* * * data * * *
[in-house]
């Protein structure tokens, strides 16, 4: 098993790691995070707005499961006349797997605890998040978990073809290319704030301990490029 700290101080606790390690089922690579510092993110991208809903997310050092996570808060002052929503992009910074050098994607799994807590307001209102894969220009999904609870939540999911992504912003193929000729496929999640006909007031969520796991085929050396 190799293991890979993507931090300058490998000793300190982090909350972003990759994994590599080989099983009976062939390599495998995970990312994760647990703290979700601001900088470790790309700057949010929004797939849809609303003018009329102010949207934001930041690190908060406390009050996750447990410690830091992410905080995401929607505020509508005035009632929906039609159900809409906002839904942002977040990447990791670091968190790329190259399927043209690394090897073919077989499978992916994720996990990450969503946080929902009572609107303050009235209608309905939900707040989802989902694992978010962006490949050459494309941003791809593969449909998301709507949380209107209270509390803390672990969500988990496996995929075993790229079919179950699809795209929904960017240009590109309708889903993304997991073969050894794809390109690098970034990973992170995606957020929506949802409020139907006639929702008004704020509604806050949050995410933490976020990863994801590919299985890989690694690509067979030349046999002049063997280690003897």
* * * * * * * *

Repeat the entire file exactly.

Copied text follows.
[in-house]
């Protein structure tokens, strides 16, 4: 098993790691995070707005499961006349797997605890998040978990073809290319704030301990490029 700290101080606790390690089922690579510092993110991208809903997310050092996570808060002052929503992009910074050098994607799994807590307001209102894969220009999904609870939540999911992504912003193929000729496929999640006909007031969520796991085929050396 190799293991890979993507931090300058490998000793300190982090909350972003990759994994590599080989099983009976062939390599495998995970990312994760647990703290979700601001900088470790790309700057949010929004797939849809609303003018009329102010949207934001930041690190908060406390009050996750447990410690830091992410905080995401929607505020509508005035009632929906039609159900809409906002839904942002977040990447990791670091968190790329190259399927043209690394090897073919077989499978992916994720996990990450969503946080929902009572609107303050009235209608309905939900707040989802989902694992978010962006490949050459494309941003791809593969449909998301709507949380209107209270509390803390672990969500988990496996995929075993790229079919179950699809795209929904960017240009590109309708889903993304997991073969050894794809390109690098970034990973992170995606957020929506949802409020139907006639929702008004704020509604806050949050995410933490976020990863994801590919299985890989690694690509067979030349046999002049063997280690003897």